FOR IMMEDIATE RELEASE
August 10, 2015
Grassroots Water Defenders Pledge to Continue Fight to Protect the Water for Future Generations.
Iskatewizaagegan, Shoal Lake 39 First Nation—This past weekend, the Anishinaabe Water Walk against the Energy East Pipeline concluded its week-long, 125 km trek from Eagle Lake Lake to Shoal Lake in Treaty 3, Anishinaabe Territory, along the route of TransCanada’s proposed Energy East tarsands pipeline project.
The Walk included more than three dozen participants from more than a dozen different First Nations and non-native communities over the course of the week, including the Chiefs of two Treaty 3 First Nations, Chief Patricia Big George of Naongashiing, Big Island First Nation, and Chief Fawn Wapioke of Iskatewizaagegan, Shoal Lake 39 First Nation who was on the Walk for its entirety.
“Our Anishinaabe laws and values tell us everything we need to know about Energy East; that is why we say no,” said Wapioke.Read more
FOR IMMEDIATE RELEASE
August 6, 2015
Grassroots Indigenous People say they will be the ones to decide if Tarsands Oil can cross their Territories.
Kenora—Today is day 5 of the Anishinaabe Water Walk, and already more than 40 walkers have covered 100 km of the route that TransCanada wants to use for the Energy East Pipeline project that will pump tarsands bitumen through a 40 year old gas pipeline where it crosses and threatens more than a dozen waterways in Treaty 3 Territory. The Anishinaabe Water Walk, organized by Grassroots Indigenous Water Defence (GIWD), will pass through downtown Kenora today, and will be joined by supporters for a rally at Market Square at 3pm, and will then march through the streets of downtown Kenora to McLeod Park for a community meal, from which the Water Walkers will continue to their final destination at Shoal Lake 39 on Saturday.
Fawn Wapioke is Chief of Iskatewizaagegan (Shoal Lake 39) First Nation and a mother who has been one of the lead walkers since Sunday. “The bravery and the strength of our young people, Elders, men and women in collectively opposing the proposed Energy East project is admirable,” she says.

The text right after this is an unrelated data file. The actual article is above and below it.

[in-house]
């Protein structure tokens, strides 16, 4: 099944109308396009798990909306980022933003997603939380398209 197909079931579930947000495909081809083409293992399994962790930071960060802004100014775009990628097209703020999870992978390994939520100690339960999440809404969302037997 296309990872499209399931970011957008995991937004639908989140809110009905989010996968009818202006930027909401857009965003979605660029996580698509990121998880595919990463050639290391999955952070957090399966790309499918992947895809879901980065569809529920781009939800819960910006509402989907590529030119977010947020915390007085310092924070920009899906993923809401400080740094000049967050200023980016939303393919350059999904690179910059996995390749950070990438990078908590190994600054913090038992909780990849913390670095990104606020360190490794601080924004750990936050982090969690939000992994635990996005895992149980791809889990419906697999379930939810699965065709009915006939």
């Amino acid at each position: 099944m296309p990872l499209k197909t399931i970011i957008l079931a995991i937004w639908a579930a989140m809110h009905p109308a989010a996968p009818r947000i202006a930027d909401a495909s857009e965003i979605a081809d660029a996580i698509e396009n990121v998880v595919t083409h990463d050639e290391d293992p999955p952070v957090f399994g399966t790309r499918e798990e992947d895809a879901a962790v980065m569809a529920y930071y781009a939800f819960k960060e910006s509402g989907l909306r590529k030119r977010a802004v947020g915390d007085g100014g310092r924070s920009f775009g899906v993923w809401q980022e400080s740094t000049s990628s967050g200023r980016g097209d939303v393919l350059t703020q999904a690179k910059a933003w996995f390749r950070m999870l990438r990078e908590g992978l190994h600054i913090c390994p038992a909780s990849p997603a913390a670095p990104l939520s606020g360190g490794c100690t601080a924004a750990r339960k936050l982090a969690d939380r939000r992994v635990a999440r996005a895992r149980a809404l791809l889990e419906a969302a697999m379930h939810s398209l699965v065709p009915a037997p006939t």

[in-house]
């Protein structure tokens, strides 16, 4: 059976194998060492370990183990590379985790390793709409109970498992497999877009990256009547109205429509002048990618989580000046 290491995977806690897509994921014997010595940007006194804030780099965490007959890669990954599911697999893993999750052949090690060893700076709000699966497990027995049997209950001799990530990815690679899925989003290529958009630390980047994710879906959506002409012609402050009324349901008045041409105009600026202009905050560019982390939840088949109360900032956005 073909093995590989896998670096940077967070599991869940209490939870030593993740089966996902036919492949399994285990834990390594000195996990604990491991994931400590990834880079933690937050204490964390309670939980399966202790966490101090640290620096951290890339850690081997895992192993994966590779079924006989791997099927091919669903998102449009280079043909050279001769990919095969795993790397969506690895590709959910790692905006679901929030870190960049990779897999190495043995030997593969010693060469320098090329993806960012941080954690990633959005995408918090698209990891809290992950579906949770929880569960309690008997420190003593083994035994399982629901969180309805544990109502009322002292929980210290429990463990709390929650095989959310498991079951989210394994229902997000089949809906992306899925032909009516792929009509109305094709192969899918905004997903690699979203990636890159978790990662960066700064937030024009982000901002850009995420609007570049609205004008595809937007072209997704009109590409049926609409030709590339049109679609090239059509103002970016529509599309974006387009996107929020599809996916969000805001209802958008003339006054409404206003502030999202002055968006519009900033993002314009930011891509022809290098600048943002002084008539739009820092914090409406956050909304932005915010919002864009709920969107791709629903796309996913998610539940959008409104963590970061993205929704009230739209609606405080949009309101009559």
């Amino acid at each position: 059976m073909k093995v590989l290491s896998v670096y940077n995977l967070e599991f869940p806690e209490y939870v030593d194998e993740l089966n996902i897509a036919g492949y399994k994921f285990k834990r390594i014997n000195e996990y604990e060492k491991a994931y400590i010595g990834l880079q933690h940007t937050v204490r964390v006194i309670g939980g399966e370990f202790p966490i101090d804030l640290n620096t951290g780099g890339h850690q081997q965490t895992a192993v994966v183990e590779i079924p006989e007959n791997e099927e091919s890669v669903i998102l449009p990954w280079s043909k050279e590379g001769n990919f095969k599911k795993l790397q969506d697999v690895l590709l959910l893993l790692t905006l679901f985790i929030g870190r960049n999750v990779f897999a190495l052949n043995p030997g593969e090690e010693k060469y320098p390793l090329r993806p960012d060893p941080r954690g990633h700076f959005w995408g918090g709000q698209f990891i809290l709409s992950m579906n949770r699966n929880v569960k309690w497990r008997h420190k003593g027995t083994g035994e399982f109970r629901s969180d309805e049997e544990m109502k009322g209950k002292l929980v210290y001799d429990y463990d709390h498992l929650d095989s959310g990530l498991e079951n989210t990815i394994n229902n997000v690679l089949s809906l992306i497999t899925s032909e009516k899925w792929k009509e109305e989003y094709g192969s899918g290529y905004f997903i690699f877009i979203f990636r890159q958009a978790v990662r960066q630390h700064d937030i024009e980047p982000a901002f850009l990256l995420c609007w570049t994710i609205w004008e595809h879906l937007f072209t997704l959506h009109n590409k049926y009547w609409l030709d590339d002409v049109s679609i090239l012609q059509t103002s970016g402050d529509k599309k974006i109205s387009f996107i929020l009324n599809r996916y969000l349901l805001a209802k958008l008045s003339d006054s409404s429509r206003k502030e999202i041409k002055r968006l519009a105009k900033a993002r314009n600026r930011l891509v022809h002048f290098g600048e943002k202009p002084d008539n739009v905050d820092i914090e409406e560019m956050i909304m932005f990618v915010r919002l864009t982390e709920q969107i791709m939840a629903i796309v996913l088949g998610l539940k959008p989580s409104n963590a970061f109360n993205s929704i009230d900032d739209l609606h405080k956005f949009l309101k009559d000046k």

“The walk has created awareness, unity, and a stronger connection to one another as well as to the lands, waters, and to our responsibilities as the Anishinaabeg who are indigenous to this territory,” says Wapioke.Read more
On July 27 at Wauzhusk Onigum, Grand Council Treaty #3 (GCT3) and Energy East Pipelines Ltd (a subsidiary of TransCanada) held a ceremony and public relations event for the announcement of a pre-signed, July 10 ratified Communications and Engagement Funding Agreement (CEFA) for the Energy East Pipeline project. The purpose of the CEFA is “information sharing and discussion… to identify and consider strategies or measures to avoid, mitigate and manage” concerns about impacts from the pipeline project. The CEFA deal does not signal consent for the pipeline project, but it does allow TransCanada to dictate and constrain the process of “consultation”—money always comes with strings. TransCanada is currently in discussion with many individual Treaty 3 First Nations Band Councils, in the hopes that they will lead to more CEFA deals. The GCT3 CEFA deal makes specific reference to “any regulatory or governmental authority that is… undertaking a review or assessment of the adequacy of consultations with GCT3 .“ So, while GCT3 is actually just an advocacy group for Treaty Rights, there is no doubt that TransCanada will be able to use this process as evidence of it having consulted with Treaty 3 First Nations. However, they still need to “consult” with individual First Nations that will be impacted by the pipeline. This is why it is more important than ever that grassroots organizing against the pipeline be supported and elevated.Read more
On August 2, 2015, nearly two dozen (or more) Anishinaabe Women and Men, Youth and Elders will be joined by supporters in a week-long walk against the Energy East Pipeline. The walk will cover more than 125 km of TransCanada’s proposed pipeline route where it crosses and threatens more than a dozen waterways in Treaty 3 Territory. The Anishinaabe Water Walk is organized by Grassroots Indigenous Water Defence (GIWD).Read more